Use of Light in Photography
Therefore it is necessary to control and manipulate light correctly in order to get the best texture, vibrancy of colour and luminosity on your subjects. By distributing shadow and highlights accurately, you can create stylized professional looking photographs.
The truth is that there may not always be a “best” quality of light that is applicable to all situations or cherished by all photographers. In the creation of a landscape photograph, I approach the quality of light with two interrelated properties in mind: the directionality and the color temperature. Why these two properties? The directionality of light determines the all-important quality of *shadows*, the *contrast*, and the *textures* in the landscape. Shadows, in turn, are what create depth, shape, and dimension in the scene and may also confer a provocative mood and emotion to the photograph.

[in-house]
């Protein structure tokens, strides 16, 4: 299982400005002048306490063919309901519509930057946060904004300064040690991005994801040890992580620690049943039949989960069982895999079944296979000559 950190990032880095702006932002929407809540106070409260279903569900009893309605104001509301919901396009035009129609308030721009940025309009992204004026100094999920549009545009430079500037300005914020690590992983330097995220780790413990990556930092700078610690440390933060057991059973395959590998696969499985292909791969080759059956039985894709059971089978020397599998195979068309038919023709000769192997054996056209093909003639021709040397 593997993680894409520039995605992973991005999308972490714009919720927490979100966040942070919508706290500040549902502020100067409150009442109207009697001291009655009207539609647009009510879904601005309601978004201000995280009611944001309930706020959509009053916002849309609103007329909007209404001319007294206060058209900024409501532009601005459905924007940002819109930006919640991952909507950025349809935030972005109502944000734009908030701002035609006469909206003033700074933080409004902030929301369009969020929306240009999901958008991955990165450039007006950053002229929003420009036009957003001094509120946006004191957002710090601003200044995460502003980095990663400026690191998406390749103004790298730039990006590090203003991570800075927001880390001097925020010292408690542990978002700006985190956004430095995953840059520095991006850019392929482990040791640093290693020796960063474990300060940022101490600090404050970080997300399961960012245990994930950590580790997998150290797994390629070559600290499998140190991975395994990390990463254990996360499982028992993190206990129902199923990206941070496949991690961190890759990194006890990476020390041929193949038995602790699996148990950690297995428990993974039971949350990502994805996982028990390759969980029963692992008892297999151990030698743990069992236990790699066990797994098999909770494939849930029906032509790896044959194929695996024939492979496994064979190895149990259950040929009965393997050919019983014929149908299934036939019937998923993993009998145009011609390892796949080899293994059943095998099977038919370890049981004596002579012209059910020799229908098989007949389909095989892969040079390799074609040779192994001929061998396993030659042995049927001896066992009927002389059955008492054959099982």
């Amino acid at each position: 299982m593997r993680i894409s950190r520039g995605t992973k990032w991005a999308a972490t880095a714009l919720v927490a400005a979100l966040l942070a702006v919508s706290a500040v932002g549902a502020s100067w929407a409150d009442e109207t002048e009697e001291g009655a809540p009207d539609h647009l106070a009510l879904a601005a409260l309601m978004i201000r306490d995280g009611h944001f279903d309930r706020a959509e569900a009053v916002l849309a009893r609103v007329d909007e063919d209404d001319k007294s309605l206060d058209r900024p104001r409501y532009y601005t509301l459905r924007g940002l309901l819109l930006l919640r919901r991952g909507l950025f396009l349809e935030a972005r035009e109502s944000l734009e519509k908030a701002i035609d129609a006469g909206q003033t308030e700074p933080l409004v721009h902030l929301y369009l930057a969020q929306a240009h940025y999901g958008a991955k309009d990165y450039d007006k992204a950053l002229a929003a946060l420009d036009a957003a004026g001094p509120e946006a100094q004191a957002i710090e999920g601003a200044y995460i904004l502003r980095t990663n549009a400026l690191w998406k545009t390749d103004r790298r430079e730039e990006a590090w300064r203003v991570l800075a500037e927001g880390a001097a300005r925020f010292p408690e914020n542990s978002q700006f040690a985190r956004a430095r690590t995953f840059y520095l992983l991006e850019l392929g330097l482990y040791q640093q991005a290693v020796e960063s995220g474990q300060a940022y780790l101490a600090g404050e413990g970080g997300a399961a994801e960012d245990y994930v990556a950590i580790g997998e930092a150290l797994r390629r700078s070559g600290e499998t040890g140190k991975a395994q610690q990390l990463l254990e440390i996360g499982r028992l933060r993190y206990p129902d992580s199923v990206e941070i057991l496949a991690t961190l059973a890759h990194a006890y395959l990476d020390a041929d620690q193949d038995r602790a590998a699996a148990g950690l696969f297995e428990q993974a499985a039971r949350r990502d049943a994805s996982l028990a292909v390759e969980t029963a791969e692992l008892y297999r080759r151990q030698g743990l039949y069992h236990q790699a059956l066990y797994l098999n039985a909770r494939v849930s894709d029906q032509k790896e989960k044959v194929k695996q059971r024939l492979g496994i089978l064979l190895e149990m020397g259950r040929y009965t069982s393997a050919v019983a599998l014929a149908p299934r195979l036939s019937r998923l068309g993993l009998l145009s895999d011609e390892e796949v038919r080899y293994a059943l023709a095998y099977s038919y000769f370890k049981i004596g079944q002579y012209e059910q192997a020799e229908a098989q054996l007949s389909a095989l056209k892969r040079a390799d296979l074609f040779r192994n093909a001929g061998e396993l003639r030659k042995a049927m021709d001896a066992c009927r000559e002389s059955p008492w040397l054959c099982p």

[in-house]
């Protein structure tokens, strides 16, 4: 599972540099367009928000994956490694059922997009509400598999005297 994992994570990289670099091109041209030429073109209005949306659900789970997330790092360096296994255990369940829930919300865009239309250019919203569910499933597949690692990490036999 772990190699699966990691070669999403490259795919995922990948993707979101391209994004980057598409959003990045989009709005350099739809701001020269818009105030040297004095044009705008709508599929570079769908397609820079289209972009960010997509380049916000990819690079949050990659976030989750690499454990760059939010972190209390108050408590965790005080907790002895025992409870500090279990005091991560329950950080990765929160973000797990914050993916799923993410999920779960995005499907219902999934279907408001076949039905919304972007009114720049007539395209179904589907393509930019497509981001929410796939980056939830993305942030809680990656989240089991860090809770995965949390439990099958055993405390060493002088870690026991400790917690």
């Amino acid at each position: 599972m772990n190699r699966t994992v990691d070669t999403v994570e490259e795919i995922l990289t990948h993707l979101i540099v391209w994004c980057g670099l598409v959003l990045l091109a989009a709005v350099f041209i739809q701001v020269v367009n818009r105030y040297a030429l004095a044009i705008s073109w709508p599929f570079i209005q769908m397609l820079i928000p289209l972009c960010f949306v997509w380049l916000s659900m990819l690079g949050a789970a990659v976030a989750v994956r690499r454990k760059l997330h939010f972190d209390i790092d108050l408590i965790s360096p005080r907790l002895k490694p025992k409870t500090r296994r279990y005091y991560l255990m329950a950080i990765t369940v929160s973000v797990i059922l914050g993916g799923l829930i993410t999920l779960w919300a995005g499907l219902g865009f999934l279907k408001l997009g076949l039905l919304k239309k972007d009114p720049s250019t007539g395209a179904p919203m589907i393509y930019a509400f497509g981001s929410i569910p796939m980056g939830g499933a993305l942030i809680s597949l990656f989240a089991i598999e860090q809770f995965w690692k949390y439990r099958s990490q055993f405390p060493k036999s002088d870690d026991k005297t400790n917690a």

She quotes Walt Whitman’s Leaves of Grass (1902) in order to expand her definition of this “in-between” state of photography, and thus makes a second allusion to things literary. Silverman’s Whitman-like photography is ‘spherical’, ‘grown’, ‘ungrown’, ‘gaseous’, ‘watery’; tied between being all lives and all deaths; all civilisations and all languages — both human and computational — across all time.
Silverman, K. The Miracle of Analogy or The History of Photography, Part 1. Stanford: Stanford University Press, 2015.